From Fast to Slow – Should Our Children Be Eating Less Junk Food?

Published: 22nd Apr 2020

Ditching the chips in favour of wholegrain rice and the burger for a healthy piece of grilled fish is something many of us are only too aware we should be doing.

But getting our children to agree is a completely different matter!

Those of us juggling modelling jobs ourselves or who have youngsters involved in modelling for kids are likely to be on the go from morning until night.

And pre lock down, grabbing burgers while we are out or stopping for fish and chips on the way home is an easy habit to fall into.

After all, fast food is hot, filling and the kids love it!

But the problem isn’t just when our children are with us – many of them eat fast food during the school day or on their way home too.

Research from the British Nutrition Foundation (BNF), for example, has shown 60 per cent of 11 to 16-year olds buy foods such as chips or fried chicken from takeaways at lunchtime or after school at least once a week

Roy Ballam, BNF’s Managing Director and Head of Education, says: “While it’s encouraging that children are motivated to eat well, many of the children we surveyed also said they didn’t like the taste of healthy foods or thought they were boring. 

“This is where education about nutrition, cooking and food provenance from can play a key role in helping children understand and get familiar with the foods that make up a healthy diet. 

“With snacks, sugary drinks and takeaways readily available to many children on their way to and from school we need to do all that we can to educate young people about eating well.”

So how do we encourage our children to eat less fast food – and how to we manage this within our own busy schedules?

Baby models in recent photoshoot on location for healthy foods campaign

Cook more food from scratch with fresh ingredients 

Home-cooked food generally means less sugar, salt, trans fats and artificial additives and the chances are it will taste twice as good as the pre-packaged equivalent.

But if your youngster is involved in child modelling and you have been out all day, you won’t always want to set to over a hot stove when you return.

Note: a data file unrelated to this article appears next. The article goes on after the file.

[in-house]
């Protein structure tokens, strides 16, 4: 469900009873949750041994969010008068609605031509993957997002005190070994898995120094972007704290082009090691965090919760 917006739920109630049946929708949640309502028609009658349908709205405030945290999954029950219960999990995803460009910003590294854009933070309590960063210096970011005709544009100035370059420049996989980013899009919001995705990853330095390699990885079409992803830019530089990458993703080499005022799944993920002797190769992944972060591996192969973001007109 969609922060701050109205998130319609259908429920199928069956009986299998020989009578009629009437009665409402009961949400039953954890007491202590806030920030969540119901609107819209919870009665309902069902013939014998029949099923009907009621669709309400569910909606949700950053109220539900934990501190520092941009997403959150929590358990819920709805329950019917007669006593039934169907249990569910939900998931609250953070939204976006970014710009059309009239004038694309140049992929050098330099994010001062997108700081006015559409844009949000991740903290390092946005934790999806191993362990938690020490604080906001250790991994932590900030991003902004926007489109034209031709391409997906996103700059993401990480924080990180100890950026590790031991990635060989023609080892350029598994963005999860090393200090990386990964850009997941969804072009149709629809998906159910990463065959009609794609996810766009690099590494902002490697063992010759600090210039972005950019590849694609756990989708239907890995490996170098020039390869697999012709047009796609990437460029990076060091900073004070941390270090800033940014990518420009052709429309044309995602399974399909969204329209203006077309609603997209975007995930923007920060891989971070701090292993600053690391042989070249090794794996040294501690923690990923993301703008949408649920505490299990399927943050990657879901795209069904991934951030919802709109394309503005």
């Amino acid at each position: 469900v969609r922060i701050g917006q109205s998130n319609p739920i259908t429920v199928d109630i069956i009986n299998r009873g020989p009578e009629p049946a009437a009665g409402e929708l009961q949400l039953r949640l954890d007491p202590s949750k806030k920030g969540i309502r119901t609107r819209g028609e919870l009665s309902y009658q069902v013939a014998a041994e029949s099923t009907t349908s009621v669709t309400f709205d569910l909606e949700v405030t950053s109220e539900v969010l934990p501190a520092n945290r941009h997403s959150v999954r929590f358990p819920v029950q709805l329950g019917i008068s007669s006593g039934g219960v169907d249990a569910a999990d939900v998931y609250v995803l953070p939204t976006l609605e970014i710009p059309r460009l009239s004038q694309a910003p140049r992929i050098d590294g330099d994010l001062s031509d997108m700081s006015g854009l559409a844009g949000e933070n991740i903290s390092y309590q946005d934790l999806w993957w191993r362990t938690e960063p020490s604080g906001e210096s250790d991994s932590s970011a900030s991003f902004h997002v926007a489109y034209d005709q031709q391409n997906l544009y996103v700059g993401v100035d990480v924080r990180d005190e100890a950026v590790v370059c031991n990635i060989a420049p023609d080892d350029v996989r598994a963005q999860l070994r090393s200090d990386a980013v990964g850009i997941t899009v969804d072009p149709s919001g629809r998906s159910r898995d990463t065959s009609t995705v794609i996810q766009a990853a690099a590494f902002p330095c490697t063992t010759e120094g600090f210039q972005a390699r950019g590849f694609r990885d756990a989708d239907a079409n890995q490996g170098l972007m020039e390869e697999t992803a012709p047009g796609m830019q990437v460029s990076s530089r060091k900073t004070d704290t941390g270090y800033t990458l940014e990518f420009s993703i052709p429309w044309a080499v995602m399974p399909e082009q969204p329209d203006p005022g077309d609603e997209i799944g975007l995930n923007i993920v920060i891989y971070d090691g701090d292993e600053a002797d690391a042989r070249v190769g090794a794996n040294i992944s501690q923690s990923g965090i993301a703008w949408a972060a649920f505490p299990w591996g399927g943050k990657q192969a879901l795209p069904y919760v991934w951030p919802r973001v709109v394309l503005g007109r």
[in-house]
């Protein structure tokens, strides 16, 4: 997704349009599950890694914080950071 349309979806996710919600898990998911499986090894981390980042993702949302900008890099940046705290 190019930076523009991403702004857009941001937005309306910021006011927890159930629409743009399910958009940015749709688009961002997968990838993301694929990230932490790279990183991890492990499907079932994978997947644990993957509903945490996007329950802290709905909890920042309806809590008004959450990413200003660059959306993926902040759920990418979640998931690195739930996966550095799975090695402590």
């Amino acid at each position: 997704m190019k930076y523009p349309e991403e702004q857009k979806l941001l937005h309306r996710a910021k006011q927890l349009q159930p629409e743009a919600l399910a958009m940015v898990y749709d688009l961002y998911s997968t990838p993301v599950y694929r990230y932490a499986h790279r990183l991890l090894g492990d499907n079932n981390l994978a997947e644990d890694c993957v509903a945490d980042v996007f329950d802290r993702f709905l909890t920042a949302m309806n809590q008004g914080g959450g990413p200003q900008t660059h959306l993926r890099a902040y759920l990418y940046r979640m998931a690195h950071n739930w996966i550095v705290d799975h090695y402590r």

So why not spend a morning a week preparing tasty dishes, then freeze portions to defrost and microwave when you need to?

Make sure your kitchen is well stocked 

Fill your cupboards and fridge with ingredients for healthy dishes that can be cooked quickly and easily.

Omelettes, with onions, mushroom and spinach, for example, or pasta and rice with vegetable-laden sauces can often be whipped up in 15 to 20 minutes.

Get your children involved with cooking

Cooking with the kids – sometimes is not always as smiley as this though!

This may come as a surprise to many parents, but most children enjoy preparing and cooking food given the chance. 

And they’re less likely to turn their noses up when it comes to mealtimes.

If you’ve had a busy day get them to help you!

Try finding healthy alternatives to the fast food they love

This recipe for “fish and chips,” for example, eliminates the bad fats and increases the levels of vitamins and minerals. 


4 boneless white fish fillets (cod, haddock, plaice) – approximately 150g per person

4 medium-sized sweet potatoes

500g fresh or frozen peas

1 tablespoon extra virgin olive oil

1 tablespoon of dried herbs

Sea salt and black pepper to taste


Peel the sweet potatoes. Slice them into chunky chips, no thicker than your thumb. Coat evenly with olive oil and season with sea salt and black pepper. Place the chips on a baking tray and cook at Gas Mark 5/180 deg C for approximately 40 minutes – stir occasionally to prevent them from burning. Drizzle olive oil over the fish and coat with dried herbs, sea salt and black pepper. Cover the fish and bake in the oven at Gas Mark 5/180 deg C for 30 minutes or until cooked. As the fish and chips are cooking, boil the peas until soft and mash with a little olive oil and black pepper to taste. When everything is cooked, serve immediately.

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